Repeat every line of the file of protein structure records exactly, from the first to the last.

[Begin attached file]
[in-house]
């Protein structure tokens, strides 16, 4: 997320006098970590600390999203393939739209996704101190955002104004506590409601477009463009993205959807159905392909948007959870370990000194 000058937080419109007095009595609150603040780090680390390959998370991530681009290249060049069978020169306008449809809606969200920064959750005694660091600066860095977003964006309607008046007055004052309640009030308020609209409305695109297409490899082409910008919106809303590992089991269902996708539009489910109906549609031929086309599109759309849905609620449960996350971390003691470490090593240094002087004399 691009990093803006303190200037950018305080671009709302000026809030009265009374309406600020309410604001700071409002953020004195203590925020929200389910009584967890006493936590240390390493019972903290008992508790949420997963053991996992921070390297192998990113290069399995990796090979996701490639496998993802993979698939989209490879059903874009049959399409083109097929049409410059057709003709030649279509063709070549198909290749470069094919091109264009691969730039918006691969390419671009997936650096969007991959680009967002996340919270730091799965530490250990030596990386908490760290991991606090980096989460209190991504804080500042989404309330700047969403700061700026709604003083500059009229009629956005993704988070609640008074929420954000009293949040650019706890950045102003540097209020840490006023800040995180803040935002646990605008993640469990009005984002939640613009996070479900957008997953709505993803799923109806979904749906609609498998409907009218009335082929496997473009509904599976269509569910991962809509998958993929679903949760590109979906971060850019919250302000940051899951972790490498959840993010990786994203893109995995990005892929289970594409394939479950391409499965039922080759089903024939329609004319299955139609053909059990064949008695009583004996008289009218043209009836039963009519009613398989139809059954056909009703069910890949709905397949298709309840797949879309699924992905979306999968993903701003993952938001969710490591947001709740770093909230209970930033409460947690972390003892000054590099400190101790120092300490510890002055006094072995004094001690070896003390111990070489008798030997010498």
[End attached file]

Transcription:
[in-house]
């Protein structure tokens, strides 16, 4: 997320006098970590600390999203393939739209996704101190955002104004506590409601477009463009993205959807159905392909948007959870370990000194 000058937080419109007095009595609150603040780090680390390959998370991530681009290249060049069978020169306008449809809606969200920064959750005694660091600066860095977003964006309607008046007055004052309640009030308020609209409305695109297409490899082409910008919106809303590992089991269902996708539009489910109906549609031929086309599109759309849905609620449960996350971390003691470490090593240094002087004399 691009990093803006303190200037950018305080671009709302000026809030009265009374309406600020309410604001700071409002953020004195203590925020929200389910009584967890006493936590240390390493019972903290008992508790949420997963053991996992921070390297192998990113290069399995990796090979996701490639496998993802993979698939989209490879059903874009049959399409083109097929049409410059057709003709030649279509063709070549198909290749470069094919091109264009691969730039918006691969390419671009997936650096969007991959680009967002996340919270730091799965530490250990030596990386908490760290991991606090980096989460209190991504804080500042989404309330700047969403700061700026709604003083500059009229009629956005993704988070609640008074929420954000009293949040650019706890950045102003540097209020840490006023800040995180803040935002646990605008993640469990009005984002939640613009996070479900957008997953709505993803799923109806979904749906609609498998409907009218009335082929496997473009509904599976269509569910991962809509998958993929679903949760590109979906971060850019919250302000940051899951972790490498959840993010990786994203893109995995990005892929289970594409394939479950391409499965039922080759089903024939329609004319299955139609053909059990064949008695009583004996008289009218043209009836039963009519009613398989139809059954056909009703069910890949709905397949298709309840797949879309699924992905979306999968993903701003993952938001969710490591947001709740770093909230209970930033409460947690972390003892000054590099400190101790120092300490510890002055006094072995004094001690070896003390111990070489008798030997010498």